The French nuclear power company, Areva, has acquired the concentrating solar-power plant manufacturer, Ausra, for an undisclosed price. Ausra was founded by Australian, David Mills, who developed the technology when he was head of the Solar Energy Group at the University of Sydney. Dr Mills moved to California to secure funding from venture capitalists including Vinod Khosla.
Ausra’s Compact Linear Fresnel Reflector technology captures the sun’s power to produce electricity. Mirrors focus sunlight to heat water in pipes and the resulting steam drives a turbine to generate electricity.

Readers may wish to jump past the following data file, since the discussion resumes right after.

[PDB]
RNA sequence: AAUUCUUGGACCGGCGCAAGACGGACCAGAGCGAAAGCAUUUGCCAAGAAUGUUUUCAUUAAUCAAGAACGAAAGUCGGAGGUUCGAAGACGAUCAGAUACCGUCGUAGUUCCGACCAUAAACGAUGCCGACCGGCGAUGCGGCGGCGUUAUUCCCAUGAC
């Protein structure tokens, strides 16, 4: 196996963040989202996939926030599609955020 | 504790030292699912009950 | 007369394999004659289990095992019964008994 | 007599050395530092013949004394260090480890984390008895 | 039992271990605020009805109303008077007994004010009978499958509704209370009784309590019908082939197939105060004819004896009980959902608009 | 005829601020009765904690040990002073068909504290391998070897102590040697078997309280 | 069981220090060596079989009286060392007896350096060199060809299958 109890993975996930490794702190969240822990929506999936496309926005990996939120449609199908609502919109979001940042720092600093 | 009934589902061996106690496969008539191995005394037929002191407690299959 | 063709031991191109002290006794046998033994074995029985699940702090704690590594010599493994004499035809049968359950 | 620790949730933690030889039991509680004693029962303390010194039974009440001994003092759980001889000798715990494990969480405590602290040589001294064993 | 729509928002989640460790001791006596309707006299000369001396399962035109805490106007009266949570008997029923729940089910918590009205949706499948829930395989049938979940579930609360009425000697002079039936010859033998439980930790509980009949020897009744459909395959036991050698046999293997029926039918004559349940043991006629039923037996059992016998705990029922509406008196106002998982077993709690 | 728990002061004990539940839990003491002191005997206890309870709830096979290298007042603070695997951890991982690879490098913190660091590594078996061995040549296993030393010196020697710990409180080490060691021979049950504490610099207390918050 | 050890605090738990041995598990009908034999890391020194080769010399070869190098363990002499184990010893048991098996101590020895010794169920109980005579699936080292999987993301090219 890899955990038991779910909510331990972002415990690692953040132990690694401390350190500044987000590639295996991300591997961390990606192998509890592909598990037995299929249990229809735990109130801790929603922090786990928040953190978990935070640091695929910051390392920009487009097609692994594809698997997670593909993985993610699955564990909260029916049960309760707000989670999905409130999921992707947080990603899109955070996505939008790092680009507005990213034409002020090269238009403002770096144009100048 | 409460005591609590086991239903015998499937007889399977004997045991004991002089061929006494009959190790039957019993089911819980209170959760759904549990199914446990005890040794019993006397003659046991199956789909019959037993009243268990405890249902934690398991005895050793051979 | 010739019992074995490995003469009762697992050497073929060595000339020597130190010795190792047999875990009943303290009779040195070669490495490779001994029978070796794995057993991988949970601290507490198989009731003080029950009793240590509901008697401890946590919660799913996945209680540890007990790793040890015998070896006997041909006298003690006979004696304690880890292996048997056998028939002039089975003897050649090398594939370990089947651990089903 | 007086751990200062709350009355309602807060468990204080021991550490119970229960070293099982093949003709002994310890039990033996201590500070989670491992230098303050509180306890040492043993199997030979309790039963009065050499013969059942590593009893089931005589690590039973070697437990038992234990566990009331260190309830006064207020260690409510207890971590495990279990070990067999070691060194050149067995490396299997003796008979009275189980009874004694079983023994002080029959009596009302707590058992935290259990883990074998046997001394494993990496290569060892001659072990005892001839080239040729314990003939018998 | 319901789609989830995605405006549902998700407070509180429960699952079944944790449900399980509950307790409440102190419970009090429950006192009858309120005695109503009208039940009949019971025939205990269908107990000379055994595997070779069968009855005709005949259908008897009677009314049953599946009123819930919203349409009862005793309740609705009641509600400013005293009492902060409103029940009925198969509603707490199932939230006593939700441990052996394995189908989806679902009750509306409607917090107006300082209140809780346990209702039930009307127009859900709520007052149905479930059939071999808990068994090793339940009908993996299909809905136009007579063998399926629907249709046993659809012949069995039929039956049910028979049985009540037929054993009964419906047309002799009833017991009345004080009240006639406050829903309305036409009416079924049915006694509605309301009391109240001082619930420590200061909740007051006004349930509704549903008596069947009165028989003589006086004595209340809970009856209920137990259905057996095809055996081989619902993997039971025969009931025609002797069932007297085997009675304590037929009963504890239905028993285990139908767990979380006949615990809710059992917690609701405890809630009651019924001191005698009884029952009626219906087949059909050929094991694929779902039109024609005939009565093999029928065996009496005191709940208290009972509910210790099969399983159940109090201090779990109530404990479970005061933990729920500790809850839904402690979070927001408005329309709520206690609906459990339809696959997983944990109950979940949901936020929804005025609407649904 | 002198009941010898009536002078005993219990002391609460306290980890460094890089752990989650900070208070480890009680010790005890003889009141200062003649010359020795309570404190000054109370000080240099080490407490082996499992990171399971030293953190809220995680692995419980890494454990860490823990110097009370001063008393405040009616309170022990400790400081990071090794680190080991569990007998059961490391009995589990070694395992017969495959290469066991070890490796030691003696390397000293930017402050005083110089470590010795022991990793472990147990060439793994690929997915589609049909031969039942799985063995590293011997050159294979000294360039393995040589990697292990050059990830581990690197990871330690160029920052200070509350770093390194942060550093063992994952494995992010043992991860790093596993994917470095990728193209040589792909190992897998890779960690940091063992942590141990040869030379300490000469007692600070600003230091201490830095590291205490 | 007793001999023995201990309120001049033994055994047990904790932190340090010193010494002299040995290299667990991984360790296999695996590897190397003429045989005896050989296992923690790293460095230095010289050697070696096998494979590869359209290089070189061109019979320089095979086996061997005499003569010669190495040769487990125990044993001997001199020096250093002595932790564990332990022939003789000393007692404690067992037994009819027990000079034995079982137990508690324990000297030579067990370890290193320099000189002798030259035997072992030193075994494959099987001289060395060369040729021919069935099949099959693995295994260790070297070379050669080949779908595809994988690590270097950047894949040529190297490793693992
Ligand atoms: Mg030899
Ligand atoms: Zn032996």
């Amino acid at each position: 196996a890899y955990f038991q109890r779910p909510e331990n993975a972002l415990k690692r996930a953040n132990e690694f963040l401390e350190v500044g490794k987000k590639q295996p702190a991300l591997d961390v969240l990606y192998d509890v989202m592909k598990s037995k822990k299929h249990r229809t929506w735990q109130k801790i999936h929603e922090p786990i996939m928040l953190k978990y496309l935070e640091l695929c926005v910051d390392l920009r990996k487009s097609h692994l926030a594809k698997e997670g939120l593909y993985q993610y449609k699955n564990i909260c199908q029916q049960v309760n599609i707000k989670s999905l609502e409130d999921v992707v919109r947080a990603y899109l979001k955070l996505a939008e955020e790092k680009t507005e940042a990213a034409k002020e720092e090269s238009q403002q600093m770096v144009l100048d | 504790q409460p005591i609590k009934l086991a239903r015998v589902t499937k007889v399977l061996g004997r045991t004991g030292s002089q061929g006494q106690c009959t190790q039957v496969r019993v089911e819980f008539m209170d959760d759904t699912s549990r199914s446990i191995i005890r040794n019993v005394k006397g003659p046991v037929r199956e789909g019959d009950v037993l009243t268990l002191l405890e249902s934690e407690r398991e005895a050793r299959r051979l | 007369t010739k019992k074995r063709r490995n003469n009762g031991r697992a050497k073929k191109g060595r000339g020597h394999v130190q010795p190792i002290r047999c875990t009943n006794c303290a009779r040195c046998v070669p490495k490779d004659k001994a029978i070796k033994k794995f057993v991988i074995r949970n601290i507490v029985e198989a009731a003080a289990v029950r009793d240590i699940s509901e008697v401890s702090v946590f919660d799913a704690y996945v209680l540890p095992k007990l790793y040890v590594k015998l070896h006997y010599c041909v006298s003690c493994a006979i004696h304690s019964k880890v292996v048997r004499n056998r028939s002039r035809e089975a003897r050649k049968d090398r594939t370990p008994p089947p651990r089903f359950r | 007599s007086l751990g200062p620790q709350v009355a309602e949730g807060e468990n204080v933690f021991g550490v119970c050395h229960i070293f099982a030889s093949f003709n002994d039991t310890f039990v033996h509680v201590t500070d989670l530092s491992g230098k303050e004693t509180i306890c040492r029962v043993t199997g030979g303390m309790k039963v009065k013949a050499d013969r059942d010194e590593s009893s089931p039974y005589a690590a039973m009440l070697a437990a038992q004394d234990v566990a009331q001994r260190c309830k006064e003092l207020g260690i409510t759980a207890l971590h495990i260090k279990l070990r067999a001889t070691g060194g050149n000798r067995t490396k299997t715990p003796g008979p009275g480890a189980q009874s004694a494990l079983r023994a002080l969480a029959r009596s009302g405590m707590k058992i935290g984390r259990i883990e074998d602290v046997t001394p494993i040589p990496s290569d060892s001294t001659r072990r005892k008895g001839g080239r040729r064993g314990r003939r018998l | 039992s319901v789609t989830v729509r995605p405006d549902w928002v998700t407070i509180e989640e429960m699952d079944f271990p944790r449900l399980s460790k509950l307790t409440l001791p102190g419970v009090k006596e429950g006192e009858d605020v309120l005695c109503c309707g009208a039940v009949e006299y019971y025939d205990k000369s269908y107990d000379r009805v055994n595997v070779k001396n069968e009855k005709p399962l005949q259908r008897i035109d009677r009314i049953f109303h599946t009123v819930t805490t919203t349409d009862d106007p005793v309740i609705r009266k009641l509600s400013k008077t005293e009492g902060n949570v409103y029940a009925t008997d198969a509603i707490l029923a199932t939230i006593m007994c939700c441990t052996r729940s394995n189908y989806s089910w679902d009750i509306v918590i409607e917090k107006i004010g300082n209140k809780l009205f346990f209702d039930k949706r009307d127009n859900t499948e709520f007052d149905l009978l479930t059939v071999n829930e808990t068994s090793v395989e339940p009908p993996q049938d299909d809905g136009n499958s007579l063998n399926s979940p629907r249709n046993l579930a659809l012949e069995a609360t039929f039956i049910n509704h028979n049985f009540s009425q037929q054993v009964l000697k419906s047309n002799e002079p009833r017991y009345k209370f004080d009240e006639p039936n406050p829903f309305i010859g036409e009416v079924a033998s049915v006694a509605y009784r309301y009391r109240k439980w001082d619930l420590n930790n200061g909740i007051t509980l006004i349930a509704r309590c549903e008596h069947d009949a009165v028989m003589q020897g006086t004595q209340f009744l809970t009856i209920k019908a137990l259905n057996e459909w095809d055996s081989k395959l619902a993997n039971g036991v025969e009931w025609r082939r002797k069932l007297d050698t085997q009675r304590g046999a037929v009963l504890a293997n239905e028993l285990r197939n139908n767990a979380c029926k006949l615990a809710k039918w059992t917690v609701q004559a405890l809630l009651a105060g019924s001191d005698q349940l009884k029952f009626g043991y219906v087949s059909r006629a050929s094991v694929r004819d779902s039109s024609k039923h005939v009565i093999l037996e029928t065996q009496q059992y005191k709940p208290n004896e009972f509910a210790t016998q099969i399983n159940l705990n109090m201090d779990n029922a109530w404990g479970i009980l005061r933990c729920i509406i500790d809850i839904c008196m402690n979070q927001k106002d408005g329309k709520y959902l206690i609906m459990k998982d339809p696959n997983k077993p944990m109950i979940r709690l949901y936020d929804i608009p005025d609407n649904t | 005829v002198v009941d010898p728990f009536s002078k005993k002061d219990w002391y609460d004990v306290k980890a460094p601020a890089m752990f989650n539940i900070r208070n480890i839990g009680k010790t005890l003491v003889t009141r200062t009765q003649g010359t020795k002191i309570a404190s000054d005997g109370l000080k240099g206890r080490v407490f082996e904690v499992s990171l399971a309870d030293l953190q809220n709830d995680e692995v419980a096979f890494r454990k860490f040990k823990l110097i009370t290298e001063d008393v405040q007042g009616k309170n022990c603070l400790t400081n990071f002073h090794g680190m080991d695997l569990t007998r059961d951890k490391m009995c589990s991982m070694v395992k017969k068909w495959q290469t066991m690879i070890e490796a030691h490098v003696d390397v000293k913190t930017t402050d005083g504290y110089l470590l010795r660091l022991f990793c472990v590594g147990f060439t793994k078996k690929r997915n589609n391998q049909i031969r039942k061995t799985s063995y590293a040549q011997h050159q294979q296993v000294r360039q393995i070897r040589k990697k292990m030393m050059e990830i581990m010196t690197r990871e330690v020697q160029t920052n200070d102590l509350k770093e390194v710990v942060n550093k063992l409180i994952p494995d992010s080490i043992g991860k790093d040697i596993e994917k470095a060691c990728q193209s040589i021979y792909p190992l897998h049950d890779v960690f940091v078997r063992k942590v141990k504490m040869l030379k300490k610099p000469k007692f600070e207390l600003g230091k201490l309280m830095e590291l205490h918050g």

Because concentrating solar power systems produce steam to make electricity, Areva believes that the technology is more closely aligned with its nuclear engineering business, which also uses steam to generate electricity, than with other solar businesses in which photovoltaic cells convert light to electricity.
Areva believes that the market for engineering services around concentrating solar power will expand rapidly this decade and is forecasting a 20 percent per annum growth rate to an installed capacity of over 20 gigawatts by 2020.
The acquisition means that Ausra’s technology is more likely to be deployed on a large scale because utilities and financiers are typically reluctant to work with technology start-ups.